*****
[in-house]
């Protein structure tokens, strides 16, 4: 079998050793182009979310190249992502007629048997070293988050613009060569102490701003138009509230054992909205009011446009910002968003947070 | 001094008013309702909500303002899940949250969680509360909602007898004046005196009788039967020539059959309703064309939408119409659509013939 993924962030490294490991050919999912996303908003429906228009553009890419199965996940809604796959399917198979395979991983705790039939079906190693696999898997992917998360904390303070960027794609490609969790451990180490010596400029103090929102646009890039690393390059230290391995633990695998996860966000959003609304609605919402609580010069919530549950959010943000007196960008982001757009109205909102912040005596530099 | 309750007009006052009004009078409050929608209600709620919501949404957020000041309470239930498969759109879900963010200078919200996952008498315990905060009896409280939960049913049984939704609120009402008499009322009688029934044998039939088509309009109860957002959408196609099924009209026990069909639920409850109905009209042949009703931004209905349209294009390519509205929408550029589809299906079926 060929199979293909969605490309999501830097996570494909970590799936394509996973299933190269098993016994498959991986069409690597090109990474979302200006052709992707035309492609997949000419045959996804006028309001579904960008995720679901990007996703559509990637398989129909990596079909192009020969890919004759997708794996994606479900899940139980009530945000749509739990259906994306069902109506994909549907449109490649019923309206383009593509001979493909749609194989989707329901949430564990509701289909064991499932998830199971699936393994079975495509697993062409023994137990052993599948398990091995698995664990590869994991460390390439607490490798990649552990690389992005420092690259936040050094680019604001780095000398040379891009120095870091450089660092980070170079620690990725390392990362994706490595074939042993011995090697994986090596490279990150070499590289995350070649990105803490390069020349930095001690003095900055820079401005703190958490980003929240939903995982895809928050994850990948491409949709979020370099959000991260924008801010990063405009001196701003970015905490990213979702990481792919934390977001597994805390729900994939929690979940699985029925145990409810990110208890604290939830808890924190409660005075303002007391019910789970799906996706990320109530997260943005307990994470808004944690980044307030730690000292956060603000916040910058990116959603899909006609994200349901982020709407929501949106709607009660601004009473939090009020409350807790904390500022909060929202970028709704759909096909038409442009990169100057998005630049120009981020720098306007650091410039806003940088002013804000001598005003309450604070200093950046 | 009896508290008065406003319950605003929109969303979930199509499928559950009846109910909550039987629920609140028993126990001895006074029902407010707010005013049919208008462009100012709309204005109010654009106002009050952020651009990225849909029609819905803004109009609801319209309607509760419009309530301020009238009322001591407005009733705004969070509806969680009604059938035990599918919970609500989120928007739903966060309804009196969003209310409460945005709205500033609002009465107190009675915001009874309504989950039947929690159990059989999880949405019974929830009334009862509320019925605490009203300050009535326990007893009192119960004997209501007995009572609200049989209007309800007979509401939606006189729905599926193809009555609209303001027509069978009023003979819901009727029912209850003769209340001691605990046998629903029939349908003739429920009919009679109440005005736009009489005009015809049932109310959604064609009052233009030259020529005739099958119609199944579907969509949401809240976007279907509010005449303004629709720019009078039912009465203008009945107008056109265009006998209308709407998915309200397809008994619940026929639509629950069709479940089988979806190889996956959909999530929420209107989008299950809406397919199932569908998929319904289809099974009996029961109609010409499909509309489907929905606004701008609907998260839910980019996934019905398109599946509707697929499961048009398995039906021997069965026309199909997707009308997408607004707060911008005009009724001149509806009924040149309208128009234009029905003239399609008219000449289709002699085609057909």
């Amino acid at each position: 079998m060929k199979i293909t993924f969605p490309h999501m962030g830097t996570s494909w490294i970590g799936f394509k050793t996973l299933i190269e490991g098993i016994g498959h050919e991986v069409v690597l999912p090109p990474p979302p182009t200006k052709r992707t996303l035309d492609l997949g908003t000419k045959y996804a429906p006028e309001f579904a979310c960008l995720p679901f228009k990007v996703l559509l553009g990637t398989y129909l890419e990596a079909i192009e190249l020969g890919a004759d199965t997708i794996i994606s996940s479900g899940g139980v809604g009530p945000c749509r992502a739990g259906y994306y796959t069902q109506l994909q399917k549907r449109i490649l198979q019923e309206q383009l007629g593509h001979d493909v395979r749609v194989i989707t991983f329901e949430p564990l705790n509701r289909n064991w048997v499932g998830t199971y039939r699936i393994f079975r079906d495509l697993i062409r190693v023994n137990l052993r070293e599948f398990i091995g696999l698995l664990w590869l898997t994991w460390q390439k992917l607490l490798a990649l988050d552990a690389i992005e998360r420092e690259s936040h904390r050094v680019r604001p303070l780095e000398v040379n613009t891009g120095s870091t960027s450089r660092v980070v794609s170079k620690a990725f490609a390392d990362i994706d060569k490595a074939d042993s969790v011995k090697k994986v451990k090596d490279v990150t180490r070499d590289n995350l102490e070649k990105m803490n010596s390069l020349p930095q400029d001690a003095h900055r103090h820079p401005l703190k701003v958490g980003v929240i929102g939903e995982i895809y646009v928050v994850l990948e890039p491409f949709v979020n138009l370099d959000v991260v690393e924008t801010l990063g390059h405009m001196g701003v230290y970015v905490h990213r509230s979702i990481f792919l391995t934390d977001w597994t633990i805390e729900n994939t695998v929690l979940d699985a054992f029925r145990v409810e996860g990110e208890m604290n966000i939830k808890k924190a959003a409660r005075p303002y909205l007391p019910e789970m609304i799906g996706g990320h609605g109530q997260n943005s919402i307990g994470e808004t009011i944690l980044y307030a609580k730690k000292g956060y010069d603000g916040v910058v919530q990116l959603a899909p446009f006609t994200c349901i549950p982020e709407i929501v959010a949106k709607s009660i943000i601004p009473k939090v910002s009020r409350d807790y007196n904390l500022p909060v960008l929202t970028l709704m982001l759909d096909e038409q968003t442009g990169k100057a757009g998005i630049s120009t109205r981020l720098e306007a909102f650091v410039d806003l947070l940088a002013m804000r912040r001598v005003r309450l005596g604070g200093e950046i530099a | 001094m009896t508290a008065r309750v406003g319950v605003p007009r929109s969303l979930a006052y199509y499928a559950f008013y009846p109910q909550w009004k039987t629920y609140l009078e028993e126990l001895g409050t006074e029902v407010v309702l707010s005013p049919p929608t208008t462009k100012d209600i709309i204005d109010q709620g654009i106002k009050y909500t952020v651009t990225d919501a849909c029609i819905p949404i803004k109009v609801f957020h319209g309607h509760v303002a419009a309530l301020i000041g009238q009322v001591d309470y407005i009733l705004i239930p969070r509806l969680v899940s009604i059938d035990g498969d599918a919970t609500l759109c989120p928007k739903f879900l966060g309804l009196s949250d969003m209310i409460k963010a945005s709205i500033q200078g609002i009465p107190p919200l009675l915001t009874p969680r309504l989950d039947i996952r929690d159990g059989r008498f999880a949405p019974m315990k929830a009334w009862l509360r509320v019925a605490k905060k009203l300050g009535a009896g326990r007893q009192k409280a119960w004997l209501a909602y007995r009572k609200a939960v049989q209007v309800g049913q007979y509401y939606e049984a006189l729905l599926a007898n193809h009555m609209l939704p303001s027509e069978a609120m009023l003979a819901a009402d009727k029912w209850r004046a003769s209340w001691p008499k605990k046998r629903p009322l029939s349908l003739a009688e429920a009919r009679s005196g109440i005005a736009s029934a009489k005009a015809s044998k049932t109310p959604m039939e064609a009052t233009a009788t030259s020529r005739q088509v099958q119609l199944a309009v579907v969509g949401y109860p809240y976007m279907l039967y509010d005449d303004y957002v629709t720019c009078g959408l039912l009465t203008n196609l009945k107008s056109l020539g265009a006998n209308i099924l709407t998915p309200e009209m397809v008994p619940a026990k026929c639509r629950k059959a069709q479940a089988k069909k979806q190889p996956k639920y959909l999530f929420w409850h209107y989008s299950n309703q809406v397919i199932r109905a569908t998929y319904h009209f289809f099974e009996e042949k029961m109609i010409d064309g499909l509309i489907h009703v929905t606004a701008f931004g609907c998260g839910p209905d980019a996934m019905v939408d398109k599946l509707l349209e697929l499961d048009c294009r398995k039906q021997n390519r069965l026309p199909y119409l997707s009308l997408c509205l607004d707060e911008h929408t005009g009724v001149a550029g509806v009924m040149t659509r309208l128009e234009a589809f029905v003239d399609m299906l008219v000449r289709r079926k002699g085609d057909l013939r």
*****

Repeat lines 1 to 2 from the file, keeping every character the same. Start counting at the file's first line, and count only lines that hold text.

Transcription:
[in-house]
């Protein structure tokens, strides 16, 4: 079998050793182009979310190249992502007629048997070293988050613009060569102490701003138009509230054992909205009011446009910002968003947070 | 001094008013309702909500303002899940949250969680509360909602007898004046005196009788039967020539059959309703064309939408119409659509013939 993924962030490294490991050919999912996303908003429906228009553009890419199965996940809604796959399917198979395979991983705790039939079906190693696999898997992917998360904390303070960027794609490609969790451990180490010596400029103090929102646009890039690393390059230290391995633990695998996860966000959003609304609605919402609580010069919530549950959010943000007196960008982001757009109205909102912040005596530099 | 309750007009006052009004009078409050929608209600709620919501949404957020000041309470239930498969759109879900963010200078919200996952008498315990905060009896409280939960049913049984939704609120009402008499009322009688029934044998039939088509309009109860957002959408196609099924009209026990069909639920409850109905009209042949009703931004209905349209294009390519509205929408550029589809299906079926 060929199979293909969605490309999501830097996570494909970590799936394509996973299933190269098993016994498959991986069409690597090109990474979302200006052709992707035309492609997949000419045959996804006028309001579904960008995720679901990007996703559509990637398989129909990596079909192009020969890919004759997708794996994606479900899940139980009530945000749509739990259906994306069902109506994909549907449109490649019923309206383009593509001979493909749609194989989707329901949430564990509701289909064991499932998830199971699936393994079975495509697993062409023994137990052993599948398990091995698995664990590869994991460390390439607490490798990649552990690389992005420092690259936040050094680019604001780095000398040379891009120095870091450089660092980070170079620690990725390392990362994706490595074939042993011995090697994986090596490279990150070499590289995350070649990105803490390069020349930095001690003095900055820079401005703190958490980003929240939903995982895809928050994850990948491409949709979020370099959000991260924008801010990063405009001196701003970015905490990213979702990481792919934390977001597994805390729900994939929690979940699985029925145990409810990110208890604290939830808890924190409660005075303002007391019910789970799906996706990320109530997260943005307990994470808004944690980044307030730690000292956060603000916040910058990116959603899909006609994200349901982020709407929501949106709607009660601004009473939090009020409350807790904390500022909060929202970028709704759909096909038409442009990169100057998005630049120009981020720098306007650091410039806003940088002013804000001598005003309450604070200093950046 | 009896508290008065406003319950605003929109969303979930199509499928559950009846109910909550039987629920609140028993126990001895006074029902407010707010005013049919208008462009100012709309204005109010654009106002009050952020651009990225849909029609819905803004109009609801319209309607509760419009309530301020009238009322001591407005009733705004969070509806969680009604059938035990599918919970609500989120928007739903966060309804009196969003209310409460945005709205500033609002009465107190009675915001009874309504989950039947929690159990059989999880949405019974929830009334009862509320019925605490009203300050009535326990007893009192119960004997209501007995009572609200049989209007309800007979509401939606006189729905599926193809009555609209303001027509069978009023003979819901009727029912209850003769209340001691605990046998629903029939349908003739429920009919009679109440005005736009009489005009015809049932109310959604064609009052233009030259020529005739099958119609199944579907969509949401809240976007279907509010005449303004629709720019009078039912009465203008009945107008056109265009006998209308709407998915309200397809008994619940026929639509629950069709479940089988979806190889996956959909999530929420209107989008299950809406397919199932569908998929319904289809099974009996029961109609010409499909509309489907929905606004701008609907998260839910980019996934019905398109599946509707697929499961048009398995039906021997069965026309199909997707009308997408607004707060911008005009009724001149509806009924040149309208128009234009029905003239399609008219000449289709002699085609057909």